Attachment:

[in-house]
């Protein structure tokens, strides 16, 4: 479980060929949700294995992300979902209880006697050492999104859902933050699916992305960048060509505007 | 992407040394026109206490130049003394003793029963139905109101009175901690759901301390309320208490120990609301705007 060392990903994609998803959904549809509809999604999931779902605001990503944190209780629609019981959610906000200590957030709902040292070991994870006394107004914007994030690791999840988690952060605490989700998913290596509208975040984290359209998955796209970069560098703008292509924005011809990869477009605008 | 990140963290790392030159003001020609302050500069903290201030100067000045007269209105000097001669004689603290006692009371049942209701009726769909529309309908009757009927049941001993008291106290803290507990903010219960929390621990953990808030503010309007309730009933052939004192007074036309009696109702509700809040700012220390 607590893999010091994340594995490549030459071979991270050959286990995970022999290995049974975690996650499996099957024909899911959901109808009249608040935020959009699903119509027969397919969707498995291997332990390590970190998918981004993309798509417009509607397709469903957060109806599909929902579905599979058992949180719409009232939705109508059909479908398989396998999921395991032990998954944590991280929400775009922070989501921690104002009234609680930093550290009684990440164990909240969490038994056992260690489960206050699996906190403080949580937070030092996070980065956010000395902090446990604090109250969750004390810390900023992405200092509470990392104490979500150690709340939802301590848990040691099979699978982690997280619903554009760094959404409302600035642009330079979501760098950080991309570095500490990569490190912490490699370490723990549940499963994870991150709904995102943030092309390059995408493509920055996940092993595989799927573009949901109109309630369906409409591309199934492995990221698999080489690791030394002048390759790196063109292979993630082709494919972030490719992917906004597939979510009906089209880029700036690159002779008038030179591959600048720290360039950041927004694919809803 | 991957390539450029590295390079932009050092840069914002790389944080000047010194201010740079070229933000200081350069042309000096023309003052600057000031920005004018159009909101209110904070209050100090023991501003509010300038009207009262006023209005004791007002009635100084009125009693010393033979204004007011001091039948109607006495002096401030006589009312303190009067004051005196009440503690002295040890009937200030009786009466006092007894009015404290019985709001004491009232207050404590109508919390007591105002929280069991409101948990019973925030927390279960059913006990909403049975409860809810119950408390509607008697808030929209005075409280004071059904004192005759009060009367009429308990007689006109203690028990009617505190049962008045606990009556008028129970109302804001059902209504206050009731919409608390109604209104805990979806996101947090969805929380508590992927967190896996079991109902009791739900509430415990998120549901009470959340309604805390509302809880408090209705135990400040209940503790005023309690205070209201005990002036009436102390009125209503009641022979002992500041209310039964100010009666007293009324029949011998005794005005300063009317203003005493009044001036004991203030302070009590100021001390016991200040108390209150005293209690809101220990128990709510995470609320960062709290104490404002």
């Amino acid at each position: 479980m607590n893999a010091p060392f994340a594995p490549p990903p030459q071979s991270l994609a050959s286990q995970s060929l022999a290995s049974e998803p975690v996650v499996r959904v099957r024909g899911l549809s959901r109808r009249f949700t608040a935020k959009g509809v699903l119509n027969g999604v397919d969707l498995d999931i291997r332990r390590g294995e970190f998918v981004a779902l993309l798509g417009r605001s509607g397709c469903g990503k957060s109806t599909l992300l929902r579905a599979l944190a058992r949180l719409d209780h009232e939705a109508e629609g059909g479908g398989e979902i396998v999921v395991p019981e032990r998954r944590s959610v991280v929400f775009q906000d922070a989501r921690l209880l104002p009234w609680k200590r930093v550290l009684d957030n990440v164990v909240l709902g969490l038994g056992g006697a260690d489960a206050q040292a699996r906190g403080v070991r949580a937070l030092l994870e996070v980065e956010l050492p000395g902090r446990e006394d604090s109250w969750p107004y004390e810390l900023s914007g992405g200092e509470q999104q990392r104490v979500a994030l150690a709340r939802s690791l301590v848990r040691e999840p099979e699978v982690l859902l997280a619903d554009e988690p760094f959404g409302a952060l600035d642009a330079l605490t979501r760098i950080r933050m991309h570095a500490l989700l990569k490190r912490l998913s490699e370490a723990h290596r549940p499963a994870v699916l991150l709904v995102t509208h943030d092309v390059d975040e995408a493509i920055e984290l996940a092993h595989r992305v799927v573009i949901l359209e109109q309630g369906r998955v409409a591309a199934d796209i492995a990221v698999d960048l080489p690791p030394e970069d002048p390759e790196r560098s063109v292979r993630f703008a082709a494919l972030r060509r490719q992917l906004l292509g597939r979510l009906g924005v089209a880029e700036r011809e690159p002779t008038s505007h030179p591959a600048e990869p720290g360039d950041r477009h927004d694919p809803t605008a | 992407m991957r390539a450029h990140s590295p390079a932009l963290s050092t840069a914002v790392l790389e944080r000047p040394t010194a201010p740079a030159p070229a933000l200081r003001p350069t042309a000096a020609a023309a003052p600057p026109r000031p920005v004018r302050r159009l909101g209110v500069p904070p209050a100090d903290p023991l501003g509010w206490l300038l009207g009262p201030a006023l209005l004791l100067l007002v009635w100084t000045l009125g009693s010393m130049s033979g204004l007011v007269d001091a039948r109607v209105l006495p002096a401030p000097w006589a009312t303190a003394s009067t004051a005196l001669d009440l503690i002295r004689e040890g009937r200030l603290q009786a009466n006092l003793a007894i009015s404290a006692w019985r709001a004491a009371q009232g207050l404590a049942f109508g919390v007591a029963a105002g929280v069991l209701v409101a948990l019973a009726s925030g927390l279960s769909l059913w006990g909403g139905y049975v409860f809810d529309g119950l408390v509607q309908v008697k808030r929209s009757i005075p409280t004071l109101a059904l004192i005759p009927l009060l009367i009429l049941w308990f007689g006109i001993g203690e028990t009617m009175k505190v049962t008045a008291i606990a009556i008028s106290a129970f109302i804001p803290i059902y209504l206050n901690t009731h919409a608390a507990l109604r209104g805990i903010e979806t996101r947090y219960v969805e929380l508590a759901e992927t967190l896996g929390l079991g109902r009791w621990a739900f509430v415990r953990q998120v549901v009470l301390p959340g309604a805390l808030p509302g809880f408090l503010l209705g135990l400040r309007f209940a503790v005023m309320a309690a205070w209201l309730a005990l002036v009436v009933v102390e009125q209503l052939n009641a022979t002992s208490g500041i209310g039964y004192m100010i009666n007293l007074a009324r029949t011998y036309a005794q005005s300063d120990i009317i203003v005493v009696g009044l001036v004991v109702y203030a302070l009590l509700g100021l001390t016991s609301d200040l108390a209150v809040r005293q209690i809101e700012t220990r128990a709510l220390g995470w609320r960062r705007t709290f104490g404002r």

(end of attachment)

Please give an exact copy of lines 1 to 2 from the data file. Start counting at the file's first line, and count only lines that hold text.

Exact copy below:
[in-house]
């Protein structure tokens, strides 16, 4: 479980060929949700294995992300979902209880006697050492999104859902933050699916992305960048060509505007 | 992407040394026109206490130049003394003793029963139905109101009175901690759901301390309320208490120990609301705007 060392990903994609998803959904549809509809999604999931779902605001990503944190209780629609019981959610906000200590957030709902040292070991994870006394107004914007994030690791999840988690952060605490989700998913290596509208975040984290359209998955796209970069560098703008292509924005011809990869477009605008 | 990140963290790392030159003001020609302050500069903290201030100067000045007269209105000097001669004689603290006692009371049942209701009726769909529309309908009757009927049941001993008291106290803290507990903010219960929390621990953990808030503010309007309730009933052939004192007074036309009696109702509700809040700012220390 607590893999010091994340594995490549030459071979991270050959286990995970022999290995049974975690996650499996099957024909899911959901109808009249608040935020959009699903119509027969397919969707498995291997332990390590970190998918981004993309798509417009509607397709469903957060109806599909929902579905599979058992949180719409009232939705109508059909479908398989396998999921395991032990998954944590991280929400775009922070989501921690104002009234609680930093550290009684990440164990909240969490038994056992260690489960206050699996906190403080949580937070030092996070980065956010000395902090446990604090109250969750004390810390900023992405200092509470990392104490979500150690709340939802301590848990040691099979699978982690997280619903554009760094959404409302600035642009330079979501760098950080991309570095500490990569490190912490490699370490723990549940499963994870991150709904995102943030092309390059995408493509920055996940092993595989799927573009949901109109309630369906409409591309199934492995990221698999080489690791030394002048390759790196063109292979993630082709494919972030490719992917906004597939979510009906089209880029700036690159002779008038030179591959600048720290360039950041927004694919809803 | 991957390539450029590295390079932009050092840069914002790389944080000047010194201010740079070229933000200081350069042309000096023309003052600057000031920005004018159009909101209110904070209050100090023991501003509010300038009207009262006023209005004791007002009635100084009125009693010393033979204004007011001091039948109607006495002096401030006589009312303190009067004051005196009440503690002295040890009937200030009786009466006092007894009015404290019985709001004491009232207050404590109508919390007591105002929280069991409101948990019973925030927390279960059913006990909403049975409860809810119950408390509607008697808030929209005075409280004071059904004192005759009060009367009429308990007689006109203690028990009617505190049962008045606990009556008028129970109302804001059902209504206050009731919409608390109604209104805990979806996101947090969805929380508590992927967190896996079991109902009791739900509430415990998120549901009470959340309604805390509302809880408090209705135990400040209940503790005023309690205070209201005990002036009436102390009125209503009641022979002992500041209310039964100010009666007293009324029949011998005794005005300063009317203003005493009044001036004991203030302070009590100021001390016991200040108390209150005293209690809101220990128990709510995470609320960062709290104490404002």